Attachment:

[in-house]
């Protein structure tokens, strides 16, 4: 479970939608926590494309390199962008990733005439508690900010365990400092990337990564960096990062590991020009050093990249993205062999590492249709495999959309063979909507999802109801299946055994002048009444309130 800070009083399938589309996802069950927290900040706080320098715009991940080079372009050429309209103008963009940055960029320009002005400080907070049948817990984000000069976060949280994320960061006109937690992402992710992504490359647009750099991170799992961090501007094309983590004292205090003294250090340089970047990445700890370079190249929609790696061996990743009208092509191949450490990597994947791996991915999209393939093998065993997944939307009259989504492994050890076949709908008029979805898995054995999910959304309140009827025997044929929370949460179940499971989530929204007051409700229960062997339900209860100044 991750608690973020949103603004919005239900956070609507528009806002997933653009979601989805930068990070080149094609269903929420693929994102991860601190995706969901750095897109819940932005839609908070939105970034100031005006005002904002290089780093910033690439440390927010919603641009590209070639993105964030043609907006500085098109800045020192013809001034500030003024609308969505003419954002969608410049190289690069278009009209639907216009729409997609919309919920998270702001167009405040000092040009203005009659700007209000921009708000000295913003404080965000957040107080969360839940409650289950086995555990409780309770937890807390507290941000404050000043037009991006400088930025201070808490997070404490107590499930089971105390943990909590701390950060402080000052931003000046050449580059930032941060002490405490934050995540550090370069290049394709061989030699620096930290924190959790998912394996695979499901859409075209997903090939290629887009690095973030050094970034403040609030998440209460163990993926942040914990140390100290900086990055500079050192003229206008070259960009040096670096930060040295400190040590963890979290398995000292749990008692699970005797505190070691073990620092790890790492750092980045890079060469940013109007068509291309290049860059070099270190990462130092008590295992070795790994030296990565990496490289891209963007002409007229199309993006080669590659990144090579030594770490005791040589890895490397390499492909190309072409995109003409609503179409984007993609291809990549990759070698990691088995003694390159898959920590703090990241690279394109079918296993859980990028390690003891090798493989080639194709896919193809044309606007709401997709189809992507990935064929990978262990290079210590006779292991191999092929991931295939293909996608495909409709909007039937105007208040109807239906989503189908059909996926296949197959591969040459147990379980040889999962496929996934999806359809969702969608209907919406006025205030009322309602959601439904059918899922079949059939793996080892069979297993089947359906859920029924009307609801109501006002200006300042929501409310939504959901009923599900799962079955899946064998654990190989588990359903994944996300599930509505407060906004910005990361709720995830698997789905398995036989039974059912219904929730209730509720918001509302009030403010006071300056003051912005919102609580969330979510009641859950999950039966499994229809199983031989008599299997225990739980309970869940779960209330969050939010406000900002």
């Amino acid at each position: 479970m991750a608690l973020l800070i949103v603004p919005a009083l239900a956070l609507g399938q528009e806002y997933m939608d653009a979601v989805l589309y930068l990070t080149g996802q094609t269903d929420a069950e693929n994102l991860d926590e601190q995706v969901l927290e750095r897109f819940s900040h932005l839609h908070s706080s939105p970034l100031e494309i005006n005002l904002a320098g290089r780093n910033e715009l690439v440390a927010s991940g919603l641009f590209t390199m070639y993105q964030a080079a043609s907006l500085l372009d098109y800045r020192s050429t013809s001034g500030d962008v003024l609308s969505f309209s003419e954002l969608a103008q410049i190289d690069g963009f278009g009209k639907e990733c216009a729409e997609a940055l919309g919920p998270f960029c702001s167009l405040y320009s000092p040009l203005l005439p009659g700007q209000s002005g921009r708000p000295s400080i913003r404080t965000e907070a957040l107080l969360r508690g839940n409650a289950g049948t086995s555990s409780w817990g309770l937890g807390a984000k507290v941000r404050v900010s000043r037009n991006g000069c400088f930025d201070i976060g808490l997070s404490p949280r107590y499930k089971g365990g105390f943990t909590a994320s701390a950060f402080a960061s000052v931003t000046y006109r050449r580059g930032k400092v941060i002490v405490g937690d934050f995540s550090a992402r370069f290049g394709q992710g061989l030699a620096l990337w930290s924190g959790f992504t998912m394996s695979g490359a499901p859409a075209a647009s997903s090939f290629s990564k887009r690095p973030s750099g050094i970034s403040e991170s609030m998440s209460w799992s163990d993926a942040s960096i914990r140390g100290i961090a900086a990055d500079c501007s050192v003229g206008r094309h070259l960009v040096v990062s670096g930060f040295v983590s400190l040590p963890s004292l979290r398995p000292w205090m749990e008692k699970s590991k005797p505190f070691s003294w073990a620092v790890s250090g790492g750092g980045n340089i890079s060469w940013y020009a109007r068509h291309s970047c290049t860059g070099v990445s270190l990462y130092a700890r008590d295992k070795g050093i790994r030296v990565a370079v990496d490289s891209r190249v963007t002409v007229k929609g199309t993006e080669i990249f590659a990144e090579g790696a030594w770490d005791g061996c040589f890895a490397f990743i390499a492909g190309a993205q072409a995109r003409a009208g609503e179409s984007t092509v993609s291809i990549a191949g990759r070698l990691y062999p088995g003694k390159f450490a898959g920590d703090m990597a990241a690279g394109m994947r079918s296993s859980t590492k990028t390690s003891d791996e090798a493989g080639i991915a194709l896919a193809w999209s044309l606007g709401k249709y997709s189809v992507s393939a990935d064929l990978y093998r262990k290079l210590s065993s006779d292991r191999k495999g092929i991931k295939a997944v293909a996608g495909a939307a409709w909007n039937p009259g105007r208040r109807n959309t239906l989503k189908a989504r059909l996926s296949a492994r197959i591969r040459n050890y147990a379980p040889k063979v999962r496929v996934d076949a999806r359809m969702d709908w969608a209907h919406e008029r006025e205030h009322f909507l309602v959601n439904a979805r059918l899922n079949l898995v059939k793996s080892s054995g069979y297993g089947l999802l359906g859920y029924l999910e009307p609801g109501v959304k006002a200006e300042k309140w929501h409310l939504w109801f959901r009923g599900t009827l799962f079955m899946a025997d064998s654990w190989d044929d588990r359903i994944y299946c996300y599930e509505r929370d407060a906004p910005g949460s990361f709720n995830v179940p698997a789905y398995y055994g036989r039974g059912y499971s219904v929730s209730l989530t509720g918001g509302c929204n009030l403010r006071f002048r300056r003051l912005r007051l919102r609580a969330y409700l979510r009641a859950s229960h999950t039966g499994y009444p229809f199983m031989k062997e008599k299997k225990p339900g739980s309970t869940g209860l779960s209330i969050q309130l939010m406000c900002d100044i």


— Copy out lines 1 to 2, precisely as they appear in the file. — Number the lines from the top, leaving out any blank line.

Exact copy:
[in-house]
């Protein structure tokens, strides 16, 4: 479970939608926590494309390199962008990733005439508690900010365990400092990337990564960096990062590991020009050093990249993205062999590492249709495999959309063979909507999802109801299946055994002048009444309130 800070009083399938589309996802069950927290900040706080320098715009991940080079372009050429309209103008963009940055960029320009002005400080907070049948817990984000000069976060949280994320960061006109937690992402992710992504490359647009750099991170799992961090501007094309983590004292205090003294250090340089970047990445700890370079190249929609790696061996990743009208092509191949450490990597994947791996991915999209393939093998065993997944939307009259989504492994050890076949709908008029979805898995054995999910959304309140009827025997044929929370949460179940499971989530929204007051409700229960062997339900209860100044 991750608690973020949103603004919005239900956070609507528009806002997933653009979601989805930068990070080149094609269903929420693929994102991860601190995706969901750095897109819940932005839609908070939105970034100031005006005002904002290089780093910033690439440390927010919603641009590209070639993105964030043609907006500085098109800045020192013809001034500030003024609308969505003419954002969608410049190289690069278009009209639907216009729409997609919309919920998270702001167009405040000092040009203005009659700007209000921009708000000295913003404080965000957040107080969360839940409650289950086995555990409780309770937890807390507290941000404050000043037009991006400088930025201070808490997070404490107590499930089971105390943990909590701390950060402080000052931003000046050449580059930032941060002490405490934050995540550090370069290049394709061989030699620096930290924190959790998912394996695979499901859409075209997903090939290629887009690095973030050094970034403040609030998440209460163990993926942040914990140390100290900086990055500079050192003229206008070259960009040096670096930060040295400190040590963890979290398995000292749990008692699970005797505190070691073990620092790890790492750092980045890079060469940013109007068509291309290049860059070099270190990462130092008590295992070795790994030296990565990496490289891209963007002409007229199309993006080669590659990144090579030594770490005791040589890895490397390499492909190309072409995109003409609503179409984007993609291809990549990759070698990691088995003694390159898959920590703090990241690279394109079918296993859980990028390690003891090798493989080639194709896919193809044309606007709401997709189809992507990935064929990978262990290079210590006779292991191999092929991931295939293909996608495909409709909007039937105007208040109807239906989503189908059909996926296949197959591969040459147990379980040889999962496929996934999806359809969702969608209907919406006025205030009322309602959601439904059918899922079949059939793996080892069979297993089947359906859920029924009307609801109501006002200006300042929501409310939504959901009923599900799962079955899946064998654990190989588990359903994944996300599930509505407060906004910005990361709720995830698997789905398995036989039974059912219904929730209730509720918001509302009030403010006071300056003051912005919102609580969330979510009641859950999950039966499994229809199983031989008599299997225990739980309970869940779960209330969050939010406000900002």